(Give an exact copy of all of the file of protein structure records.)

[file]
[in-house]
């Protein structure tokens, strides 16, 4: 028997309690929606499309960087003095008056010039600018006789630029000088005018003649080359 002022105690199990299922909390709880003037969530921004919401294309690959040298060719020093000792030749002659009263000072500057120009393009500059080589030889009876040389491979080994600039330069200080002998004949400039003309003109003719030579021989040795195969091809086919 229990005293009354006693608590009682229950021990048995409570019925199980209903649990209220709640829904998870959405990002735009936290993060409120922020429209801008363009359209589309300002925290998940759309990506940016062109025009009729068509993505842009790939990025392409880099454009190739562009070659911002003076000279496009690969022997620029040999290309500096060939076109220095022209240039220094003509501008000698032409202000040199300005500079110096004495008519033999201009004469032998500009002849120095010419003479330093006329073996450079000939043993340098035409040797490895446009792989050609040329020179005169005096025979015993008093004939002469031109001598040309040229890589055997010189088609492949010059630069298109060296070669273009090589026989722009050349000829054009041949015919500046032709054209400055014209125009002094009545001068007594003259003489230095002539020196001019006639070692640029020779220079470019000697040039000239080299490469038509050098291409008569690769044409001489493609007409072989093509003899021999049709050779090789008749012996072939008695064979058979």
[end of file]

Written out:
[in-house]
């Protein structure tokens, strides 16, 4: 028997309690929606499309960087003095008056010039600018006789630029000088005018003649080359 002022105690199990299922909390709880003037969530921004919401294309690959040298060719020093000792030749002659009263000072500057120009393009500059080589030889009876040389491979080994600039330069200080002998004949400039003309003109003719030579021989040795195969091809086919 229990005293009354006693608590009682229950021990048995409570019925199980209903649990209220709640829904998870959405990002735009936290993060409120922020429209801008363009359209589309300002925290998940759309990506940016062109025009009729068509993505842009790939990025392409880099454009190739562009070659911002003076000279496009690969022997620029040999290309500096060939076109220095022209240039220094003509501008000698032409202000040199300005500079110096004495008519033999201009004469032998500009002849120095010419003479330093006329073996450079000939043993340098035409040797490895446009792989050609040329020179005169005096025979015993008093004939002469031109001598040309040229890589055997010189088609492949010059630069298109060296070669273009090589026989722009050349000829054009041949015919500046032709054209400055014209125009002094009545001068007594003259003489230095002539020196001019006639070692640029020779220079470019000697040039000239080299490469038509050098291409008569690769044409001489493609007409072989093509003899021999049709050779090789008749012996072939008695064979058979």